A Special Olympics Pioneer

A lot of what last week’s post talked about had to do with creating equal opportunity for those who suffered from some sort of intellectual disability. While not nearly as present now, there was a time when the intellectually disabled were treated terribly and in an unjust matter. The height of this movement occurred in the late 1950s and early 1960s, most paying little attention to just how poorly this group of people was treated. That’s where it all changed when a certain someone noticed this and began to act on her vision right away. Many times it may seem like people have great ideas all the time, but they seemingly never come to fruition without taking the necessary course of action to act on your idea and beginning to implement it.

Eunice Kennedy Shriver, a true pioneer of the Special Olympics had a vision of equal opportunities being created for those who were intellectually impaired or disabled. She was deeply affected by the fact that not only were these children not treated the same as everyone else, but they didn’t even have a place to play. Shriver’s sister, Rosemary suffered from an intellectual disability and as stated earlier, didn’t have many options when it came to participating in sports among other things. Soon enough, she decided to act on her idea and held a summer day camp for children affected by intellectual disabilities in her own backyard. Shriver wasn’t interested in taking note of the limitations that these children had or the various obstacles they had to overcome, but instead trying to see what they were capable of doing not only in sports, but in a handful of other activities as well. More than anything, it presented these children with a place to play, an escape from the constant struggle of everyday life.

Shriver’s actions didn’t stop at the summer camp though as she became a force on the national scene, one of the primary players in the White House panel held by her brother, President John F. Kennedy on those with intellectual disabilities and assumed the role of director of the Joseph P. Kennedy Jr. Foundation. The foundation had been created in 1946 after Joseph, Shriver’s oldest brother had been killed in World War II. All three of the afore-mentioned events or happenings played key roles in helping the Special Olympics to be created and eventually become what it is today. Shriver herself was an athlete in college and through this, began to envision how sports had a way of bringing people from all walks of life together.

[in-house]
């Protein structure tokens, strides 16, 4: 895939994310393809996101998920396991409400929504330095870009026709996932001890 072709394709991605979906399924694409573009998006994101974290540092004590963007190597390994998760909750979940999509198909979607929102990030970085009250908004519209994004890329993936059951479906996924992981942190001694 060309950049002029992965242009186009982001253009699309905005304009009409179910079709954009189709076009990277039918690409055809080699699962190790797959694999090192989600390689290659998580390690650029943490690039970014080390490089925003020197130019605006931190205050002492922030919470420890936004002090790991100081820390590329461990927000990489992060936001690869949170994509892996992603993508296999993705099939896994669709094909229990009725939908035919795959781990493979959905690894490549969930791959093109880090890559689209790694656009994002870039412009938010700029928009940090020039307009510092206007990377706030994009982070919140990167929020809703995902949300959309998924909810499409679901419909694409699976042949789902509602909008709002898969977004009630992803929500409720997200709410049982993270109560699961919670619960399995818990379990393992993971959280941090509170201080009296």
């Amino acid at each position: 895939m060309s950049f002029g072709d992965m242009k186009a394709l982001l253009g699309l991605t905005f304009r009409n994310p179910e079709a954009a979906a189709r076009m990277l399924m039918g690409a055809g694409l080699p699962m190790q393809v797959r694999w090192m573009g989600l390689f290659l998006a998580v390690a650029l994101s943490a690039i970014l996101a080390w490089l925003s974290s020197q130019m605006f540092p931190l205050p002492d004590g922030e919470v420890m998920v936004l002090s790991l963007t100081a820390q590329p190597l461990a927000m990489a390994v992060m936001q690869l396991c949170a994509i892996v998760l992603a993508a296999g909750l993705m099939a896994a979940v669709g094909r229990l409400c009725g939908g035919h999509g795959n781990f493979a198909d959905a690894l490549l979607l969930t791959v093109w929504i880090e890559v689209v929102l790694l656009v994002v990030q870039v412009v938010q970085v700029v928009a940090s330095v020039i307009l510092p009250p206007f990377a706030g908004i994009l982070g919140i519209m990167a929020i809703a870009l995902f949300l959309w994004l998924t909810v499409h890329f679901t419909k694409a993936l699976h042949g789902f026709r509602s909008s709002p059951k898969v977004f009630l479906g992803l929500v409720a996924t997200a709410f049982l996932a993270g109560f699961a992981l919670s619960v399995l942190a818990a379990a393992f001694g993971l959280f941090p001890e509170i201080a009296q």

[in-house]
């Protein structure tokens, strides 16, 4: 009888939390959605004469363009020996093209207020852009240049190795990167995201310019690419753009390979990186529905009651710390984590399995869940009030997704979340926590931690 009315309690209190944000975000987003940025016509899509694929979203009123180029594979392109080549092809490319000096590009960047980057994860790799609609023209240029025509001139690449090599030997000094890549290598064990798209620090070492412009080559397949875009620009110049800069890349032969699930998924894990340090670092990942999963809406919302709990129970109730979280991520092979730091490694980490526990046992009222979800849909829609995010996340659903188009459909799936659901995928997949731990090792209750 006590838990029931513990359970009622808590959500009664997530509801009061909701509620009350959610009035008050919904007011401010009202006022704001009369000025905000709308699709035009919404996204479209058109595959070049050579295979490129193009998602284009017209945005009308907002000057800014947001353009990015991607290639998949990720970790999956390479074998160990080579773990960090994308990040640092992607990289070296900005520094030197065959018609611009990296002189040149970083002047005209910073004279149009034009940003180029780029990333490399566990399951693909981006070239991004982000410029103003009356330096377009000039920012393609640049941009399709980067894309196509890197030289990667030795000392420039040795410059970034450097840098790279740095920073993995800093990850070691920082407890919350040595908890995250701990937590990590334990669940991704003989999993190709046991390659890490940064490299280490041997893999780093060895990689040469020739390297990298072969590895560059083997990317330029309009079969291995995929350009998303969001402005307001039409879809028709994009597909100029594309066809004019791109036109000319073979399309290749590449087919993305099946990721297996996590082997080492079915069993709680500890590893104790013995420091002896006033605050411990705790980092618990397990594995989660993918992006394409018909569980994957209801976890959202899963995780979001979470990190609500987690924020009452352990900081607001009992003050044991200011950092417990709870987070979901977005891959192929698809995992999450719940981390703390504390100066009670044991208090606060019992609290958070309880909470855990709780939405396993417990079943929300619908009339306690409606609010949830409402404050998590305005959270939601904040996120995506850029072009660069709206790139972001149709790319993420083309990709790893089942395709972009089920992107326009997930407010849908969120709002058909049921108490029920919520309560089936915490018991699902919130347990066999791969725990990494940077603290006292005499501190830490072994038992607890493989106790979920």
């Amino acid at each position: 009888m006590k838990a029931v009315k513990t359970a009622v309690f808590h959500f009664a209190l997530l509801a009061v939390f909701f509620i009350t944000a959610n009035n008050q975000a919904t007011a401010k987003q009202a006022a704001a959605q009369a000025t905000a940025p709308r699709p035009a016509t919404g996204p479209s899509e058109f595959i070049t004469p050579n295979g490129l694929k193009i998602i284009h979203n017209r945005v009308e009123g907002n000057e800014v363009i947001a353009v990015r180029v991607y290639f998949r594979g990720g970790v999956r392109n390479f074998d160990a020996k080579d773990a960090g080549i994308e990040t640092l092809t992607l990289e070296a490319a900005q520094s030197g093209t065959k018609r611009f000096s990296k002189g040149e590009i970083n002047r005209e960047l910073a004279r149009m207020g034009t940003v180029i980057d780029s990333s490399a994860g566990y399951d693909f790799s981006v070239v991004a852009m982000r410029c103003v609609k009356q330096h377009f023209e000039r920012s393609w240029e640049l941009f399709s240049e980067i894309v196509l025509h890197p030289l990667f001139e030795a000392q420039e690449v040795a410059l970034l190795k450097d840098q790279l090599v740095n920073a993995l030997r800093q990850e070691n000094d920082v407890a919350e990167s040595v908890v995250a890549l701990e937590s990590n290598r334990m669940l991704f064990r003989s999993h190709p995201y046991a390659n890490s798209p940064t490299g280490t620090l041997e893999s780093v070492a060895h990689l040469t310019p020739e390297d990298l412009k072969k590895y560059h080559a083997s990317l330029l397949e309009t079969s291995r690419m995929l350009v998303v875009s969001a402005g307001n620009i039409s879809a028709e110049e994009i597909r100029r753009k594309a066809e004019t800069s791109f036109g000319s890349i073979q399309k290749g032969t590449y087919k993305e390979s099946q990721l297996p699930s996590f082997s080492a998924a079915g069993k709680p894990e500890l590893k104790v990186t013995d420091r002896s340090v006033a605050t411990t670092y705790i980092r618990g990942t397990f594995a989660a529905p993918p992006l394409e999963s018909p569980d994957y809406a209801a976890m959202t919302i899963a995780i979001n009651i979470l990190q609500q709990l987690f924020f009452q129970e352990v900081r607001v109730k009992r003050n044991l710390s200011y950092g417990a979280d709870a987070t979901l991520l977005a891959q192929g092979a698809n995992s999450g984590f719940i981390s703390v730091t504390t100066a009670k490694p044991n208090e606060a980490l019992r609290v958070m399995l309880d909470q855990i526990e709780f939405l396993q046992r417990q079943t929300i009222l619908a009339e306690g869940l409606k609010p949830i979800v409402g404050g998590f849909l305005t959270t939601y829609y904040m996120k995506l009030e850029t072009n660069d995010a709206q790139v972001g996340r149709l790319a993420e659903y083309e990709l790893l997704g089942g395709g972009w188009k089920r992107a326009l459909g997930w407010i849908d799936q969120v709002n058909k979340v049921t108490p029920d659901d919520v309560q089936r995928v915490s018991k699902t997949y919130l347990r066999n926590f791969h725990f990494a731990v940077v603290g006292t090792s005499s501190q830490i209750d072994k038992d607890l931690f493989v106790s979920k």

Following her death on August 11, 2009, many began to realize the true impact of Shriver’s actions. A decision was reached that something needed to be done to honor Shriver. This past Saturday, the 4th annual Eunice Kennedy Shriver Day was held, bringing together children, from all walks of life, some that are intellectually disabled and some that aren’t to participate in various sports and activities. The theme of the day was “Play Unified to Live Unified”. As I sit here and think about what it truly means, it becomes apparent that there is perhaps no better way to describe Shriver’s idea. Her whole vision started from a concept of allowing intellectually disabled children to participate in sports and other activities that they enjoyed while not feeling any sort of pressure from others. I think it’s safe to say that Shriver would be more than proud of what her actions have grown into, given not only the size of the Special Olympics and the number of participants but that the Day that honors her encompasses people from all walks of life, each with a unique story.

For more information on the extraordinary life of Eunice Kennedy Shriver, be sure to check out the links listed below!



-Joe Fitzhenry


2 thoughts on “A Special Olympics Pioneer

  1. Pingback: Sports Creates Opportunities For All-A Look at the Sports Played in the Special Olympics | Spirit in Motion, Be Brave in the Attempt

  2. Pingback: 50 Years Later | Spirit in Motion, Be Brave in the Attempt

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